[REPORT] Rio Tinto to Slash Jobs at Australian Coal Mine
UK mining giant Rio Tinto (LSE:RIO) (NYSE:RIO) has revealed plans to cut 100 jobs from its Kestrel coal mine in Queensland, Australia.
According to Rio, the job cuts are part of the company’s continuous strategy to restructure its coal portfolio to remain competitive in Australia’s declining coal industry.
"The Australian coal mining industry is facing extremely challenging conditions, with prices continuing to decline through 2014 and the Australian dollar remaining strong,” a Rio Tinto spokesperson said.
“We will be consulting with all employees about these changes and providing support for those affected."
Weak demand from primary coal consumers such as China and India has put immense pressure on thermal coal prices. In addition, efforts to shift to natural gas for energy generation have affected demand going forward.
"We have worked to significantly reduce costs and improve productivity across all of Rio Tinto's Australian coal mines, but still more needs to be done,” the Rio Tinto spokesperson added.
Rio Tinto has been vigorously working to restructure its coal portfolio as part of its approach to capital allocation. The company announced in its second quarter earnings for 2014 it would lower capital expenditure guidance for 2014 by $2 billion to $9 billion. The goal is to maintain capital expenditure at $8 billion, allowing Rio Tinto to operate competitively in a subdued commodity pricing environment.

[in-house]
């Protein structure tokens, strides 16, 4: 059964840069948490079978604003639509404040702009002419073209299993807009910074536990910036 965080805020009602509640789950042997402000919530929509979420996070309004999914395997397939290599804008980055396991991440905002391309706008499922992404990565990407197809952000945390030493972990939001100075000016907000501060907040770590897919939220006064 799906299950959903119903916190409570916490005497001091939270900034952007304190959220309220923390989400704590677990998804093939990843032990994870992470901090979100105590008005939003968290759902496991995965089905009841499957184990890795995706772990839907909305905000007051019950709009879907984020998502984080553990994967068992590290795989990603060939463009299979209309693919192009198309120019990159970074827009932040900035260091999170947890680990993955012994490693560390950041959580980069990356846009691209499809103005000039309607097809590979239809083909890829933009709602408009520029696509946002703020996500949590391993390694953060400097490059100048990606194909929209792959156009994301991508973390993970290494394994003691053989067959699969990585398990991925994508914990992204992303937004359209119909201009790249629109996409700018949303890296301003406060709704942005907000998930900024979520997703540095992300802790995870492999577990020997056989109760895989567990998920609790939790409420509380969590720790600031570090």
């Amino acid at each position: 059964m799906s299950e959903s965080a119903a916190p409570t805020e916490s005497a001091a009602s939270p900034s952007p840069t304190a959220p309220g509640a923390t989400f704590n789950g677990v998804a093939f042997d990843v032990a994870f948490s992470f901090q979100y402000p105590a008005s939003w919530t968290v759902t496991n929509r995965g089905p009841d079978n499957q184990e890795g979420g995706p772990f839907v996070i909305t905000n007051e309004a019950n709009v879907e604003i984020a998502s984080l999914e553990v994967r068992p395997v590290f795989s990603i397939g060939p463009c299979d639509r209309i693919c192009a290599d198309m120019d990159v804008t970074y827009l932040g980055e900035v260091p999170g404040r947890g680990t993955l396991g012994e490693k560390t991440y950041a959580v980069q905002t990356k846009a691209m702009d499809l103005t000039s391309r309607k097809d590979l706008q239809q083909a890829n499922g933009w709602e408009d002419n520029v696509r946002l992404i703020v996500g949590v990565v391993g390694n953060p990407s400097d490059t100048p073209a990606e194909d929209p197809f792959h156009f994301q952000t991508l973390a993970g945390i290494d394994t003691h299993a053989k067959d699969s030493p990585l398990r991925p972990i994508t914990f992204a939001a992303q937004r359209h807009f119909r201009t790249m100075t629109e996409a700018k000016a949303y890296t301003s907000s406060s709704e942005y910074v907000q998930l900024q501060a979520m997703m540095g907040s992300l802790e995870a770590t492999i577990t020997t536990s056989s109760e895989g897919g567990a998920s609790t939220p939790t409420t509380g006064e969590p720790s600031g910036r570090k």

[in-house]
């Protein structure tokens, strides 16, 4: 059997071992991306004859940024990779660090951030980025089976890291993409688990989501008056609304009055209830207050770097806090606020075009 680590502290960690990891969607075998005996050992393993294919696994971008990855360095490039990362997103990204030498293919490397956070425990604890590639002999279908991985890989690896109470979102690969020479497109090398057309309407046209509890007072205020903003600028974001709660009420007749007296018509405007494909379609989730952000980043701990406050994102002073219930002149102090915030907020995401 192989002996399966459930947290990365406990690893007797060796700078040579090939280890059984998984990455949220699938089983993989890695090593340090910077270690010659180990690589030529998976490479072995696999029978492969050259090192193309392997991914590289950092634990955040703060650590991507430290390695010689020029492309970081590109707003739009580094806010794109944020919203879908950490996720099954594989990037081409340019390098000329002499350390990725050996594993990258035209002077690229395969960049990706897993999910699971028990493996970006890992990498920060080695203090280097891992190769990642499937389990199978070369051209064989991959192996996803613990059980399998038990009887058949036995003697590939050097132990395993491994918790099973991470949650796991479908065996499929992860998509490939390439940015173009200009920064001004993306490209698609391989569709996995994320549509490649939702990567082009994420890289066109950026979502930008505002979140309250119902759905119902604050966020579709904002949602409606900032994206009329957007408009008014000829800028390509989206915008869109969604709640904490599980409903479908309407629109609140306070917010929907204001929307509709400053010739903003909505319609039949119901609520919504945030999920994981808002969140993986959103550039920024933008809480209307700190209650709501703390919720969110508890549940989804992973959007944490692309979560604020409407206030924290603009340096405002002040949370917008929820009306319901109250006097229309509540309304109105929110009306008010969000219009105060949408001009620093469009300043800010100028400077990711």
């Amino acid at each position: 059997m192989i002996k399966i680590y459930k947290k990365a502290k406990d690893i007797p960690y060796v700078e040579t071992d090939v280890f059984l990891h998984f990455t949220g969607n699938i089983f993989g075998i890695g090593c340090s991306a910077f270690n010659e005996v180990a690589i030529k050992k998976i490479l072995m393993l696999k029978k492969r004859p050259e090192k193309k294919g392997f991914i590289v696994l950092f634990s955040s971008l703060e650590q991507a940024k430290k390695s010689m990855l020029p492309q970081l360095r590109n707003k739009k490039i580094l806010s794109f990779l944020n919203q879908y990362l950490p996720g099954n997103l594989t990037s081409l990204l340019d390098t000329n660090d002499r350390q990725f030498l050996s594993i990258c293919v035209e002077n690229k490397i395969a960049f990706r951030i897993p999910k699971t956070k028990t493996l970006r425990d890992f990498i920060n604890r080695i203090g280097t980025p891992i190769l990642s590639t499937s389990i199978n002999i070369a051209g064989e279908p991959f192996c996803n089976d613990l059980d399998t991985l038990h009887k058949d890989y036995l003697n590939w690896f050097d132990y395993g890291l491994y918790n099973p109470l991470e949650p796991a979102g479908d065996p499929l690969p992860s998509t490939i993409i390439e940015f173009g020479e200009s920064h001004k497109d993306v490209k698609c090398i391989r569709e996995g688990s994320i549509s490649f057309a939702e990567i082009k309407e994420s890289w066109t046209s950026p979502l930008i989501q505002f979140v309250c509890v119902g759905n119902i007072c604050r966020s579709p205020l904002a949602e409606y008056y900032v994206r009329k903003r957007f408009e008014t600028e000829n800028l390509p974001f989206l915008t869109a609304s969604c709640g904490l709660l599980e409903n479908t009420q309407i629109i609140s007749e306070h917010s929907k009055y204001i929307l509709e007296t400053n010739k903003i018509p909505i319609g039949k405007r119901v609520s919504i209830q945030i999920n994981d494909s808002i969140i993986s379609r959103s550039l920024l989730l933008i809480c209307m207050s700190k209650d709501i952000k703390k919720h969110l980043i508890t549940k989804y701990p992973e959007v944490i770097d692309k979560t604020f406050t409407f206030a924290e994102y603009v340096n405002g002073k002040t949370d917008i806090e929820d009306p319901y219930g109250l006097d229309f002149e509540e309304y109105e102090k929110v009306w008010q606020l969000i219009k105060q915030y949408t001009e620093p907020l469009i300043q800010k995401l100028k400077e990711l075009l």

The Kestrel mine, which was previously known as Gordonstone Mine, supplies both metallurgical and thermal coal to the global markets. The mine is joint venture with Queensland Coal and Mitsui Kestrel Coal Investment.
Vale invests $150mn to extend life of Manitoba operations
Vale has announced a $150mn CAD investment to extend current mining activities in Thompson, Manitoba by 10 years while aggressive exploration drilling of known orebodies holds the promise of mining well past 2040.
Global energy transition is boosting the market for nickel
The Thompson Mine Expansion is a two-phase project. The announcement represents Phase 1 and includes critical infrastructure such as new ventilation raises and fans, increased backfill capacity and additional power distribution. The changes are forecast to improve current production by 30%.
“This is the largest single investment we have made in our Thompson operations in the past two decades,” said Mark Travers, Executive Vice-President for Base Metals with Vale. “It is significant news for our employees, for the Thompson community and for the Province of Manitoba.
“The global movement to electric vehicles, renewable energies and carbon reduction has shone a welcome spotlight on nickel – positioning the metal we mine as a key contributor to a greener future and boosting world demand. We are proud that Thompson can be part of that future and part of the low carbon solution.”
Vale continues drilling program at Manitoba
Coupled with today’s announcement, Vale is continuing an extensive drilling program to further define known orebodies and search for new mineralization.
“This $150mn investment is just one part of our ambitious Thompson turnaround story. It is an indicator of our confidence in a long future for the Thompson operations,” added Dino Otranto, Chief Operating Officer for Vale’s North Atlantic Base Metals operations.
“Active collaboration between our design team, technical services, USW Local 6166, and our entire Thompson workforce has delivered a safe, efficient and fit-for-purpose plan that will enable us to extract the Thompson nickel resources for many years to come.”
The Thompson orebody was first discovered in 1956 by Vale (then known as Inco) following the adoption of new exploration technology and the largest exploration program to-date in the company’s history. Mining of the Thompson orebody began in 1961.
“We see the lighting of a path forward to a sustainable and prosperous future for Vale Base Metals in Manitoba,” said Gary Annett, General Manager of Vale’s Manitoba Operations.